When I was asked to travel with One Million Thumbprints to the heart of Africa—the Democratic Republic of the Congo—I had no idea what to expect. Two months before my trip, I had very little detailed knowledge of Africa, and now I was preparing to travel alongside fourteen women into a literal war zone.
Despite reading travel books and missionary blogs, I think my underlying naiveté helped me in many ways. While a few of the women in our team rightly feared for their safety and knew the dangers we were facing, I remained unaware of the extent of hostile activity and lawlessness that defines this region. Initially I viewed this trip as a grand adventure—that was until we had to hire armed guards to escort us through the more dangerous parts of Congo.
The first day we were traveling from Goma, I saw a jeep full of men closely tailing our van, and I began to get very, very nervous. “Why are they following us?” I asked one of the translators.
“Don’t worry,” she said. “They’re with us. They’re our protection.”
It was protection I didn’t know I needed—protection that would keep me safe from the harm I couldn’t see or understand. To me, these men with their guns hoisted on one shoulder and rounds of ammunition strapped across their chests were the enemy, but in reality, they were thwarting the threat.
A few nights later, I truly felt the effects of being in Congo. Three of us were debriefing from the day, sharing our bug bites and woes, when I heard a series of gunshots in quick succession, sounding uncomfortably close.
“That’s nice,” I said as a way to disguise my anxiety. “Someone’s shooting off fireworks.”
We all knew it wasn’t fireworks. And we also knew that if the gated compound we were staying in was raided, we’d be vulnerable to attack. We were essentially defenseless, apart from a few UN officials and a couple of cans of bug repellant.
Despite my words, I couldn’t pretend it was fireworks. I couldn’t close my eyes to the threat around us, and I couldn’t push away the fear and doubt that I had to wrestle with as a result. This was a dangerous place, and I, as a foreigner and especially as a woman, was vulnerable here.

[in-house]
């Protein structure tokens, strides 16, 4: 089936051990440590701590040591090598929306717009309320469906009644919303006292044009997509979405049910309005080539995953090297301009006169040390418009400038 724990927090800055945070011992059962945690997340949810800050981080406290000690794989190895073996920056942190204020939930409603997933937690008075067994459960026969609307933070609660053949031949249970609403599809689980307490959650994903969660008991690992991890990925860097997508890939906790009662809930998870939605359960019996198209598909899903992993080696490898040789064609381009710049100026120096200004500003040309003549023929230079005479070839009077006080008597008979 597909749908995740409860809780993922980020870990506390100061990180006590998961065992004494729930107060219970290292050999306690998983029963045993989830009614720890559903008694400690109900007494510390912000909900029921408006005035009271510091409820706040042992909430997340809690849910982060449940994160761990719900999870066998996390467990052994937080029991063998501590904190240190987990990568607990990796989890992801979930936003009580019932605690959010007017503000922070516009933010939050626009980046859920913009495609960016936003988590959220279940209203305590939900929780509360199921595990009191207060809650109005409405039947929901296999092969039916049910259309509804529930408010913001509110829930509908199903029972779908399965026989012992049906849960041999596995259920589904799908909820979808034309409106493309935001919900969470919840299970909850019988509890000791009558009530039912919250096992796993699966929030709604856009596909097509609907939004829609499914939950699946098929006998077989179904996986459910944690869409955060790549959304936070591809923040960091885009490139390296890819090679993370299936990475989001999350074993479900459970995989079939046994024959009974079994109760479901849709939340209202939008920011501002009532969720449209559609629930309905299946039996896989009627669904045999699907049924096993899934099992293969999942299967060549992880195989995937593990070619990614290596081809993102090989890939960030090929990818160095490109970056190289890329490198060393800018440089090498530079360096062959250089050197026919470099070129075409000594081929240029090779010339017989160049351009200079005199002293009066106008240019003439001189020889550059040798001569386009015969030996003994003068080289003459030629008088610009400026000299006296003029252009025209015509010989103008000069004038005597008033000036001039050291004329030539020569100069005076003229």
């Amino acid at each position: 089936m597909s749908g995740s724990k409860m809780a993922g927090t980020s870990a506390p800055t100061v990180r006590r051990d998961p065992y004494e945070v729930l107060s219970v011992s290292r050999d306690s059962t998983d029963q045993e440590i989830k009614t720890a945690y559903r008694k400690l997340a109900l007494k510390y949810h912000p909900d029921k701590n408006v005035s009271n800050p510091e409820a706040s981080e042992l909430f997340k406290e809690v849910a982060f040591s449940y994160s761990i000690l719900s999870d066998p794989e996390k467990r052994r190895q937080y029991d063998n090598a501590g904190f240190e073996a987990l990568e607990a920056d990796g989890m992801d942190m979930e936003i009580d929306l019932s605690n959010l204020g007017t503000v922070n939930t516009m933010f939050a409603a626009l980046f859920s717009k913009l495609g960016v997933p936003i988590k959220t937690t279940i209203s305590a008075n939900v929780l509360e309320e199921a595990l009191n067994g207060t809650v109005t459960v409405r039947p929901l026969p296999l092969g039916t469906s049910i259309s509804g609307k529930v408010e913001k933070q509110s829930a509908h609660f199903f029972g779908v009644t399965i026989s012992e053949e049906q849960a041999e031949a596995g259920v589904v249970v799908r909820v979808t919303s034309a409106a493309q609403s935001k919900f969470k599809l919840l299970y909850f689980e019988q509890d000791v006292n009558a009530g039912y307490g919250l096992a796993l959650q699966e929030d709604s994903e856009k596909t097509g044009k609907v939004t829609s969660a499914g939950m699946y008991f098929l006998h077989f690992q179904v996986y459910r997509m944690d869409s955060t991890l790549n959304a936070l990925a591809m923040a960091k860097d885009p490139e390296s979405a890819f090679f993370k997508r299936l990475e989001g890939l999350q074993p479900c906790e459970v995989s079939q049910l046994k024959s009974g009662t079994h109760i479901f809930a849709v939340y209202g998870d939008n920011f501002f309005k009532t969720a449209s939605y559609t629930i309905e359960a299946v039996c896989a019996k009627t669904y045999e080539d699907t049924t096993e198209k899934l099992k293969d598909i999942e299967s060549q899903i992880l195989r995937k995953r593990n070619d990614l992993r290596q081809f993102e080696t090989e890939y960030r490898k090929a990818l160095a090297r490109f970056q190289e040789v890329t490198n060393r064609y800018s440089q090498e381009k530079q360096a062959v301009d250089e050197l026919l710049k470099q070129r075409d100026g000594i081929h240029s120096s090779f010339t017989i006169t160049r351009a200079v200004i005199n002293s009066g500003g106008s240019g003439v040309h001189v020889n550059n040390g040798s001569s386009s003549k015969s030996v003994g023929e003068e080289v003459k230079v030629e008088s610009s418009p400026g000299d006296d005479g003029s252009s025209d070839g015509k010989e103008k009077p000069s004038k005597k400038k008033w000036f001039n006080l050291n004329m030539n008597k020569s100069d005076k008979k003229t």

Living in the War Zone
Four days later, I had the chance to leave. I would cross the border of Congo back into Rwanda and take a plane to the Tanzanian airport where my team embarked on the climb of a lifetime: summiting Mt. Kilimanjaro.
But behind us we left dozens of women whose stories we’d heard. We left hundreds of women whose programs we saw in action. We left thousands of women who are far more vulnerable on a daily basis than I felt during that single night in the compound. There is no armed guard protecting them. There are no UN officials who could send out a call for help. Some don’t even have locks on their doors to keep threats at bay. And none of this is acceptable.
Recently a tweet by John Piper has been making the rounds on social media: “Occasionally weep deeply over the life you hoped would be. Grieve the losses. Then wash your face. Trust God. And embrace the life you have.” This quote sounds so beautiful, and the first time I read it, I nodded my head emphatically. Yes! Accept the life you have, accept the life God has given you, and surrender those dreams that may never be. There is important spiritual truth here.
But what if your life is one filled with trauma, abuse, isolation, and despair? Should you still “embrace” that life? Should you not grieve daily, longing for justice and grace and mercy? While Piper’s sentiment sounds universal, it’s only fitting for the one percent of us; it’s a lovely phrase that reveals far more privilege than compassion.